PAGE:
Keep up to date with the Arran Resilience Program on their dedicated website using this link:
What was the issue that made you start up this project?
We have over 120 emergency responders on Arran. As well as the fire, ambulance and police services, we have mountain rescue, coastguard, lifeboat and first responder teams, plus our community hospital and GPs who are BASICS trained in pre-hospital care.
However, there was no central liaison mechanism for these teams to share training opportunities, raise common issues and develop integrated emergency plans for major or multiple incidents. This included integrated planning for winter weather.
Who was involved and what did they do?
All team leaders met in October 2010 and agreed that it would be useful to have a forum for future planning, and an email list was created so that information could be distributed to all teams very quickly. In addition we set up some joint training workshops, and compiled a handbook detailing the skills, equipment, contact details and training requirements of every team.
Our website provides full details of all the outcomes of the project to date.
What worked well about the project?
There has been increased awareness of the capabilities (and limitations) of each team. Gaps or weaknesses have been identified, and work is ongoing to improve communication and training. The project costs to date have been minimal. There is a lot of dedication and commitment from all the teams, and Arran Resilience has simply harnessed what is already there, with a bit more co-ordination.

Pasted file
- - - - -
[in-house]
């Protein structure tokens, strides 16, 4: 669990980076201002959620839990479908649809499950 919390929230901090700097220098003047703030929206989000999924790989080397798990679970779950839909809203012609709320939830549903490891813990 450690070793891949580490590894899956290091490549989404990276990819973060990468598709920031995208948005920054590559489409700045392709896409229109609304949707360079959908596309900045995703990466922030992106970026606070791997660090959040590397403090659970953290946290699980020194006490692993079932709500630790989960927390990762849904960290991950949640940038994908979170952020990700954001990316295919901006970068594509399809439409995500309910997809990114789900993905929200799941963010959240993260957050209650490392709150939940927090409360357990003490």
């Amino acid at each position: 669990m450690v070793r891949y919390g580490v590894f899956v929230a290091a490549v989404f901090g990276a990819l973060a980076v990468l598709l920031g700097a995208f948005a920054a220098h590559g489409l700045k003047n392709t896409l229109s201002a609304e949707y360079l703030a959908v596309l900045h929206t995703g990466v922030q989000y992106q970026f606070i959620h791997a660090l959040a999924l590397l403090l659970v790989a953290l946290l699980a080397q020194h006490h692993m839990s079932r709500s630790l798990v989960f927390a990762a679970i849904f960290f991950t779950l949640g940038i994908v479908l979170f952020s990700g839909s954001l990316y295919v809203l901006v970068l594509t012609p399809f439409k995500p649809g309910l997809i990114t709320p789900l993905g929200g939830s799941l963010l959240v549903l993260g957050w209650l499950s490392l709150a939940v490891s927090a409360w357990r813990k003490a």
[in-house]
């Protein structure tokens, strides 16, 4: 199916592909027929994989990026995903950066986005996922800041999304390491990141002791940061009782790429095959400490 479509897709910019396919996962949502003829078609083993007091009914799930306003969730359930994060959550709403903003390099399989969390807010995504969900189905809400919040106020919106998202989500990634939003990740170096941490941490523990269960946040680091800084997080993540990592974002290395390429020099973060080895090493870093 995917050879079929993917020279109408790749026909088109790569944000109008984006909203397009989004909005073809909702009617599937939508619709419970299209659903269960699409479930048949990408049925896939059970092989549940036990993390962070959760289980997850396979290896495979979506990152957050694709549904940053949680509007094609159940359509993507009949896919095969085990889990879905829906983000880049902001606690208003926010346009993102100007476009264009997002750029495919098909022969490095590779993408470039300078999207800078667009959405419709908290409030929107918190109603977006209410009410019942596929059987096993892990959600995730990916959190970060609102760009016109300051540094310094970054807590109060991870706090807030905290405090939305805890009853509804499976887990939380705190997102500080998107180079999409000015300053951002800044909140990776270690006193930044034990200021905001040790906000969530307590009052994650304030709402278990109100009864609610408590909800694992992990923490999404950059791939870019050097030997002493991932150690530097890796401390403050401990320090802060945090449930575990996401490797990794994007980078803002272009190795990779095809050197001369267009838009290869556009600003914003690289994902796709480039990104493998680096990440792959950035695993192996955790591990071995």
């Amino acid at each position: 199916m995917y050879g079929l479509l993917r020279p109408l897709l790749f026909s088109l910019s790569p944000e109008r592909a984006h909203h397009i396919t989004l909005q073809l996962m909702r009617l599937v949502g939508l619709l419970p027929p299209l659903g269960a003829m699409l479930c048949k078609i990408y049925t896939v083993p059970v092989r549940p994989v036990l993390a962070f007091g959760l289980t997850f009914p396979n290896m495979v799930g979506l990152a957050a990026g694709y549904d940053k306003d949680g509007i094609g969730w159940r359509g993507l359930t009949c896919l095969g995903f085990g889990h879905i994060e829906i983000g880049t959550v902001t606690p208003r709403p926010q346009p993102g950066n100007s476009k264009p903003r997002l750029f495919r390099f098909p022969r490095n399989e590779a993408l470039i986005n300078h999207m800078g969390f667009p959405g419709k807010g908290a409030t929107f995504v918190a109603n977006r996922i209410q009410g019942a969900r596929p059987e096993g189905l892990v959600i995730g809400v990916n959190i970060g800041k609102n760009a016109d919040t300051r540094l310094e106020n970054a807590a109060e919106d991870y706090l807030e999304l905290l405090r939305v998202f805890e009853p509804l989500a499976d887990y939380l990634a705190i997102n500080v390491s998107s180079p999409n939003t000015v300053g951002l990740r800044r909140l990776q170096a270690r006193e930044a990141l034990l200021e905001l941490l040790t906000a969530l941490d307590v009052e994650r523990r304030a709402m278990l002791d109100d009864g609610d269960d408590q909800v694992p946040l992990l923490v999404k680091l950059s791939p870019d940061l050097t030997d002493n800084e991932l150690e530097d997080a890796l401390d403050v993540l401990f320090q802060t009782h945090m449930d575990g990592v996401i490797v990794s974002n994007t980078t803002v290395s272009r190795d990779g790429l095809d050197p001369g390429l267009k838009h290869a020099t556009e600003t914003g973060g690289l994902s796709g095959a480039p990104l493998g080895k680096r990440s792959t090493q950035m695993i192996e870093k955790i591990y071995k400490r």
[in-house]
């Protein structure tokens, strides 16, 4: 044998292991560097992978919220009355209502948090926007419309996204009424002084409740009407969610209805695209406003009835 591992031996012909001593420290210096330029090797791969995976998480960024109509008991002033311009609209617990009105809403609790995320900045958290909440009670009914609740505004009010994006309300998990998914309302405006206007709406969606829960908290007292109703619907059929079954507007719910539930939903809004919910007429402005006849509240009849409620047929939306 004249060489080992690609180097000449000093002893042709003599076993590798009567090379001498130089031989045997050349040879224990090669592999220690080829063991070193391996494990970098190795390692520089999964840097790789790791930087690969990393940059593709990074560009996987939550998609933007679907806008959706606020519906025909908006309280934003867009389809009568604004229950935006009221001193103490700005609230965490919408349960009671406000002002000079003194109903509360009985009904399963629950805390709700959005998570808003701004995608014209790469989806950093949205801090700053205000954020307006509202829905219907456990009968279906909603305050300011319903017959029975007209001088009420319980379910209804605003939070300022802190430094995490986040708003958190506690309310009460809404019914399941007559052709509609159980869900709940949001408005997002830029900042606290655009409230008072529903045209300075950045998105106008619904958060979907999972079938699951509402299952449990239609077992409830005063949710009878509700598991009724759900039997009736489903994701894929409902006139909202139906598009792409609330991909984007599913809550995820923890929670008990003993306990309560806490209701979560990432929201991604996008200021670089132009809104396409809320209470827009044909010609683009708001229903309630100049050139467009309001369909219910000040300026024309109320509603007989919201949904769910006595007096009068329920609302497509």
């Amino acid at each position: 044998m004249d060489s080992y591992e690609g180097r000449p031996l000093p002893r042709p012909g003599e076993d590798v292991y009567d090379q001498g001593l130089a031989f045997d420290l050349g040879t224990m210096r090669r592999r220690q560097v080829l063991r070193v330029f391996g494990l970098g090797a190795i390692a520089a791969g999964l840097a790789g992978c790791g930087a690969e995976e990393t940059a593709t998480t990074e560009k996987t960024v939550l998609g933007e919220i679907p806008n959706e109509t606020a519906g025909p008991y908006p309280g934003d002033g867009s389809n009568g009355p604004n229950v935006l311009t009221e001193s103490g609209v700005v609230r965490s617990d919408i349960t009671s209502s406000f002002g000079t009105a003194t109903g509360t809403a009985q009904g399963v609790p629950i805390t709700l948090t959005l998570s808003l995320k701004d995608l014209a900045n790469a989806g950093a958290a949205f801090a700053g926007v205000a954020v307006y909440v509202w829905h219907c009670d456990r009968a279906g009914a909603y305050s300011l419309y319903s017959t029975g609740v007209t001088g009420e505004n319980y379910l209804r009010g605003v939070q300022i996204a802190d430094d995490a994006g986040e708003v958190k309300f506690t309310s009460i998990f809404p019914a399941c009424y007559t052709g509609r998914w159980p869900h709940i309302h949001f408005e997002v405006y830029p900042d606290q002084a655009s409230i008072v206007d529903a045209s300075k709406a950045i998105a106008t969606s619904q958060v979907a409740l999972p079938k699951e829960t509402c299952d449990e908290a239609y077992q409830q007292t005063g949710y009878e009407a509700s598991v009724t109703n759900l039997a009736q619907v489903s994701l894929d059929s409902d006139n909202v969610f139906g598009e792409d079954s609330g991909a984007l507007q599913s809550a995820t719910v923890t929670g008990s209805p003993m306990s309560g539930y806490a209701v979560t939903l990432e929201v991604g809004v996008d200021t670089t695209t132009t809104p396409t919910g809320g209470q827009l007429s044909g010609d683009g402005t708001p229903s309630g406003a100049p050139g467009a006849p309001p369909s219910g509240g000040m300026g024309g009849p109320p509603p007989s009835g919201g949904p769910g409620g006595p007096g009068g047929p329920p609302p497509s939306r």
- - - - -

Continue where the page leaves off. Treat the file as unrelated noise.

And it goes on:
What did you learn during this project?
It can take just a little initiative and co-ordination to bring teams together effectively. There is a common purpose among emergency teams, which is to enhance the quality of casualty care, alongside each team's individual specialist skills.
One of the most useful outcomes has been the Resilience Handbook, which details the capabilities of each team. This is very useful information when considering the need for additional vehicles, shelter, provisions, communication, medical equipment and manpower.
What was it that made it work - what were the critical success factors?
Ownership of Arran Resilience remains local, although we have enjoyed excellent support from mainland agencies. We didn't seek to change existing procedures - just increase awareness of the capabilities of each team. We made it clearer and easier to contact team leaders, and provide training that will continuously enhance the level of casualty care proficiency.
We have a sustainability plan in place, and it has been easier to develop an updated major incident plan for the island.
We believe that Arran Resilience is a new model of integrated rural emergency care that is transferable to other communities.